By moving the hand of the Clock closer to midnight — the figurative end of civilization — the BAS Board of Directors is drawing attention to the increasing dangers from the spread of nuclear weapons in a world of violent conflict, and to the catastrophic harm from climate change that is unfolding. The BAS statement explains: “We stand at the brink of a Second Nuclear Age. Not since the first atomic bombs were dropped on Hiroshima and Nagasaki has the world faced such perilous choices. North Korea’s recent test of a nuclear weapon, Iran’s nuclear ambitions, a renewed emphasis on the military utility of nuclear weapons, the failure to adequately secure nuclear materials, and the continued presence of some 26,000 nuclear weapons in the United States and Russia are symptomatic of a failure to solve the problems posed by the most destructive technology on Earth.”
The BAS statement continues: “The dangers posed by climate change are nearly as dire as those posed by nuclear weapons. The effects may be less dramatic in the short term than the destruction that could be wrought by nuclear explosions, but over the next three to four decades climate change could cause irremediable harm to the habitats upon which human societies depend for survival.”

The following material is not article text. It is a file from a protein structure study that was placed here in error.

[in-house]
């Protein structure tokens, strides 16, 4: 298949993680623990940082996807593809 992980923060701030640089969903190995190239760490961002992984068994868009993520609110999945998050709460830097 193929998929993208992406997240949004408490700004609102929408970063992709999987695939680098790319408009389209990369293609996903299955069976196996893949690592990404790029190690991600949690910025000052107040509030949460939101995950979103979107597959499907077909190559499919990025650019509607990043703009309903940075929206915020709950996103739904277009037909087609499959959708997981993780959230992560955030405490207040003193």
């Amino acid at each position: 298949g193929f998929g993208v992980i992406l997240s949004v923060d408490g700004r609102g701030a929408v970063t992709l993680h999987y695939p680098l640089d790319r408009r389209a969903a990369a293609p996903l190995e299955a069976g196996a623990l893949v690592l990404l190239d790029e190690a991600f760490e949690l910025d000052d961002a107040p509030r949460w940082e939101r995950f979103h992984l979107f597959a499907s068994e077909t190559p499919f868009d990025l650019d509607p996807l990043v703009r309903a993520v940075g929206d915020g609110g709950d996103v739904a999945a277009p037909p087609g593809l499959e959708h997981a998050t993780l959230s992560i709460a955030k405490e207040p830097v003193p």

Stephen Hawking, a BAS sponsor, professor of mathematics at the University of Cambridge, and a fellow of The Royal Society, said: “As scientists, we understand the dangers of nuclear weapons and their devastating effects, and we are learning how human activities and technologies are affecting climate systems in ways that may forever change life on Earth. As citizens of the world, we have a duty to alert the public to the unnecessary risks that we live with every day, and to the perils we foresee if governments and societies do not take action now to render nuclear weapons obsolete and to prevent further climate change.”
Kennette Benedict, executive director, Bulletin of the Atomic Scientists, said: “As we stand at the brink of a Second Nuclear Age and at the onset of unprecedented climate change, our way of thinking about the uses and control of technologies must change to prevent unspeakable destruction and future human suffering.”